Is a neutralization reaction a type of double displacement?

1 Answer
Apr 30, 2014

A neutralization reaction is very much like a double replacement reaction, however, in a neutralization reaction the reactants are always an acid and a base and the products are always a salt and water.

The basic reaction for a double replacement react takes the following format:

#AB + CD -> CB + AD#

we will look at an example as Sulfuric Acid and Potassium Hydroxide neutralize each other in the following reaction:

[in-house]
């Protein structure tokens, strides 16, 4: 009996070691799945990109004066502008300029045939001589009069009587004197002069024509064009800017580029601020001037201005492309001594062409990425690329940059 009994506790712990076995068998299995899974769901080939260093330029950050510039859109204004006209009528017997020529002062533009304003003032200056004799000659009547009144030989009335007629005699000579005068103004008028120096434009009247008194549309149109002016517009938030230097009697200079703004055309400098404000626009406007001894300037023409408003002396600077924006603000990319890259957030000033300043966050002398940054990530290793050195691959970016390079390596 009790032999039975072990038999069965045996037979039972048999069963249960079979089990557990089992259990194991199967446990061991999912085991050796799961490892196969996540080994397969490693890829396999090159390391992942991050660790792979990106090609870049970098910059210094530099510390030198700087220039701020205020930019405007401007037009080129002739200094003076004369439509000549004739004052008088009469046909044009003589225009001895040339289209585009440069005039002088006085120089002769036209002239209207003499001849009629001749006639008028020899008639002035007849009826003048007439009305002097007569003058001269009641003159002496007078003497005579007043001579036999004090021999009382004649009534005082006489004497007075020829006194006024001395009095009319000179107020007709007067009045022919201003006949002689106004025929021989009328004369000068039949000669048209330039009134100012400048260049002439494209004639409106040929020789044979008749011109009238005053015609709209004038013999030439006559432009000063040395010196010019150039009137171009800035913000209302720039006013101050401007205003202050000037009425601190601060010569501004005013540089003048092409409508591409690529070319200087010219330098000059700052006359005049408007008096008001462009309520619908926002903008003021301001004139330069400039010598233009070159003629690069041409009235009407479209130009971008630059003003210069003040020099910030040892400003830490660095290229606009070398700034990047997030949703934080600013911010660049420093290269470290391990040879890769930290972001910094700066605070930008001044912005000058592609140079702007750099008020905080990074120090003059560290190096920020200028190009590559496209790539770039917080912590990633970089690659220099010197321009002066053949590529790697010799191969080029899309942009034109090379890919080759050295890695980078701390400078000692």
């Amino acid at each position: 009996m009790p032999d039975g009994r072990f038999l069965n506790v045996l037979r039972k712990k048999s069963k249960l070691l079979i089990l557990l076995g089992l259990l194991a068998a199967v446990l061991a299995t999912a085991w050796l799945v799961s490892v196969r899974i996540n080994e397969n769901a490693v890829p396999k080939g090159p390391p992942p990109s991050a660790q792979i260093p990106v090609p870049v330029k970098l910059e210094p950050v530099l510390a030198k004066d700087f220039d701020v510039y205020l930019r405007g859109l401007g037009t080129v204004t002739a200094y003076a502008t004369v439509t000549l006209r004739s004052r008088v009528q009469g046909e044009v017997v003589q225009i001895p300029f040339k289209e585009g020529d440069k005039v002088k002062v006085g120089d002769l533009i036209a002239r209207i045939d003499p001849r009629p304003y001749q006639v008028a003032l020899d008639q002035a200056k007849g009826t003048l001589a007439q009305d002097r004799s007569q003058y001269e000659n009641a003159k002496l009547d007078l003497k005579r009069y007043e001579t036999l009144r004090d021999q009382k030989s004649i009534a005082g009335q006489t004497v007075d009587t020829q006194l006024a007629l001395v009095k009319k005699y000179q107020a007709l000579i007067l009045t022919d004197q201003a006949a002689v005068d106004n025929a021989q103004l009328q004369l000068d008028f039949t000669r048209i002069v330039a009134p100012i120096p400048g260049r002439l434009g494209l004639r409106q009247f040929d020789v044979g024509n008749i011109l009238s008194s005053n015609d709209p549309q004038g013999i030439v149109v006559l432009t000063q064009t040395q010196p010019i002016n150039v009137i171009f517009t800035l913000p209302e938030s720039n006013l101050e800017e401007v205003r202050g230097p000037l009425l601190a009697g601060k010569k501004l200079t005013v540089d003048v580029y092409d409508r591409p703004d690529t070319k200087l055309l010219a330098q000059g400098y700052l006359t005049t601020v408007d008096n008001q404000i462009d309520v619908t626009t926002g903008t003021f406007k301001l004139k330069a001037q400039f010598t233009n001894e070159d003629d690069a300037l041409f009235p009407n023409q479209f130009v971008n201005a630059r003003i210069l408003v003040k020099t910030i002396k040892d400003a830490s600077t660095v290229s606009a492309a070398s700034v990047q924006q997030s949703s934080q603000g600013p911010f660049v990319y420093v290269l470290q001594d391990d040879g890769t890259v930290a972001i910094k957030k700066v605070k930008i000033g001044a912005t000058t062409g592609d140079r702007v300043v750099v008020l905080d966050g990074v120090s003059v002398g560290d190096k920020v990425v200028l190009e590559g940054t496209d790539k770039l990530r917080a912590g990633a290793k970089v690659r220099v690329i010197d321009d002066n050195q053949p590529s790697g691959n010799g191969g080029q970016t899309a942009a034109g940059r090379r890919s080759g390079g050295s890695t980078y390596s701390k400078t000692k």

#H_2SO_4 + 2KOH -> K_2SO_4 + 2H_2O#

In a neutralization reaction between an acid and a base the typical outcome is a salt formed by the positive ion from the base and the negative ion from the acid. In this case the positive potassium ion (#K^+#) and the polyatomic sulfate (#SO_4^-#) to form the salt #K_2SO_4#.

The positive hydrogen (#H^+#) from the acid and the negative hydroxide ion (#OH^-#) from the base form the water #HOH# or #H_2O#.

I hope this was helpful.

Very good and well organized explanation can be found here: